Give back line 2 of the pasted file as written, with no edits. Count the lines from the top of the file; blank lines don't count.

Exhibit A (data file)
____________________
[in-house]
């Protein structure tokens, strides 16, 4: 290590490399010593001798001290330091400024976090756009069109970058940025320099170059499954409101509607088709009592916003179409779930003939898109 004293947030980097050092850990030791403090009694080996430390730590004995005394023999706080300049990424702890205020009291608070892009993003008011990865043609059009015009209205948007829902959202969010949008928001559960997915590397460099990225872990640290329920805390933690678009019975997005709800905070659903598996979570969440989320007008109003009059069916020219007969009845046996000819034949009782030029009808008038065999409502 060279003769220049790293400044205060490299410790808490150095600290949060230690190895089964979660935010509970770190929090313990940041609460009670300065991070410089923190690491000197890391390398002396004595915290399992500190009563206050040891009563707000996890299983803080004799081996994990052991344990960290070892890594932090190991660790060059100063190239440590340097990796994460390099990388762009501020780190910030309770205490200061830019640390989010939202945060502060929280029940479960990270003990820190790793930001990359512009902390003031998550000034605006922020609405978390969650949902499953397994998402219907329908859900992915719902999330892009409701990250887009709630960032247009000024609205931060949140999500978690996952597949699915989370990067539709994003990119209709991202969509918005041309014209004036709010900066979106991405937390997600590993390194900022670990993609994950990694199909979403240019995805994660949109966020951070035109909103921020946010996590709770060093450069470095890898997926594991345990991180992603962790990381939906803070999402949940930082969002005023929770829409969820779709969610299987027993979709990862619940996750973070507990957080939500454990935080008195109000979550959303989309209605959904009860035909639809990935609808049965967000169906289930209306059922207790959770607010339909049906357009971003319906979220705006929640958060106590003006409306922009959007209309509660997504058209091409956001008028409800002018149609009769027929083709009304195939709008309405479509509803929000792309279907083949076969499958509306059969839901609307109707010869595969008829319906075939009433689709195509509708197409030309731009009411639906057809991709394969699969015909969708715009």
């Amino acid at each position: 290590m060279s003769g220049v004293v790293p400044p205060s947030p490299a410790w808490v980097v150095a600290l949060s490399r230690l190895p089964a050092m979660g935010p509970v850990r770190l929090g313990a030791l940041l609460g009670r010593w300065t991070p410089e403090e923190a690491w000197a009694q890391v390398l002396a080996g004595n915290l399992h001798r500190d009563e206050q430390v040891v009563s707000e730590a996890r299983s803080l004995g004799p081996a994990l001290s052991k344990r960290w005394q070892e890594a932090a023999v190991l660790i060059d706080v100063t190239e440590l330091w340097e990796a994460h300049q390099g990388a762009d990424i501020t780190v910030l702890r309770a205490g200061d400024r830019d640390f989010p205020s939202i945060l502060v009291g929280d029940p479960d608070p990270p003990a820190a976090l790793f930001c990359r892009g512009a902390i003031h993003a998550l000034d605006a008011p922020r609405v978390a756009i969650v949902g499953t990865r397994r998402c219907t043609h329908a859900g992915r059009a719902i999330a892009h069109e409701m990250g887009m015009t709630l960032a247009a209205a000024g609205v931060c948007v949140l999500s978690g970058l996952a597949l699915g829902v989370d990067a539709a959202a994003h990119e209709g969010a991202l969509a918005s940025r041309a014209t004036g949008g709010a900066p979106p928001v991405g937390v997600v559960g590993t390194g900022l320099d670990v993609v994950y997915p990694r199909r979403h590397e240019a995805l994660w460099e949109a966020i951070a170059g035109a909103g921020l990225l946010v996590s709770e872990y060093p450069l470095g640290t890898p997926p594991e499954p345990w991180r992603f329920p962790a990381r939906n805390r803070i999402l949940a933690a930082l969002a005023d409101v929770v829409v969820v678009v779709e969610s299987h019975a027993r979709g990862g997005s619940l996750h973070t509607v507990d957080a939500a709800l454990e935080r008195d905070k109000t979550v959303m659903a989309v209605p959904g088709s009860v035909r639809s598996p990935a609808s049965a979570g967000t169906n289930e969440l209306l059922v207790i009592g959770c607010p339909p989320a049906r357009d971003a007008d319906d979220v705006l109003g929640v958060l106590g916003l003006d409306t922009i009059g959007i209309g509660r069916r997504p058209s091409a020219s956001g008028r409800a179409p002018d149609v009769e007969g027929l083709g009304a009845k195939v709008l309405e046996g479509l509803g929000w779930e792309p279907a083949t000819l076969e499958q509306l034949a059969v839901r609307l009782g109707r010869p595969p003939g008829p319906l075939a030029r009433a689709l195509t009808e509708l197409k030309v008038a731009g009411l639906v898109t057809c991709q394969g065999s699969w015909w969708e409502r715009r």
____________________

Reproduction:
């Protein structure tokens, strides 16, 4: 290590490399010593001798001290330091400024976090756009069109970058940025320099170059499954409101509607088709009592916003179409779930003939898109 004293947030980097050092850990030791403090009694080996430390730590004995005394023999706080300049990424702890205020009291608070892009993003008011990865043609059009015009209205948007829902959202969010949008928001559960997915590397460099990225872990640290329920805390933690678009019975997005709800905070659903598996979570969440989320007008109003009059069916020219007969009845046996000819034949009782030029009808008038065999409502 060279003769220049790293400044205060490299410790808490150095600290949060230690190895089964979660935010509970770190929090313990940041609460009670300065991070410089923190690491000197890391390398002396004595915290399992500190009563206050040891009563707000996890299983803080004799081996994990052991344990960290070892890594932090190991660790060059100063190239440590340097990796994460390099990388762009501020780190910030309770205490200061830019640390989010939202945060502060929280029940479960990270003990820190790793930001990359512009902390003031998550000034605006922020609405978390969650949902499953397994998402219907329908859900992915719902999330892009409701990250887009709630960032247009000024609205931060949140999500978690996952597949699915989370990067539709994003990119209709991202969509918005041309014209004036709010900066979106991405937390997600590993390194900022670990993609994950990694199909979403240019995805994660949109966020951070035109909103921020946010996590709770060093450069470095890898997926594991345990991180992603962790990381939906803070999402949940930082969002005023929770829409969820779709969610299987027993979709990862619940996750973070507990957080939500454990935080008195109000979550959303989309209605959904009860035909639809990935609808049965967000169906289930209306059922207790959770607010339909049906357009971003319906979220705006929640958060106590003006409306922009959007209309509660997504058209091409956001008028409800002018149609009769027929083709009304195939709008309405479509509803929000792309279907083949076969499958509306059969839901609307109707010869595969008829319906075939009433689709195509509708197409030309731009009411639906057809991709394969699969015909969708715009």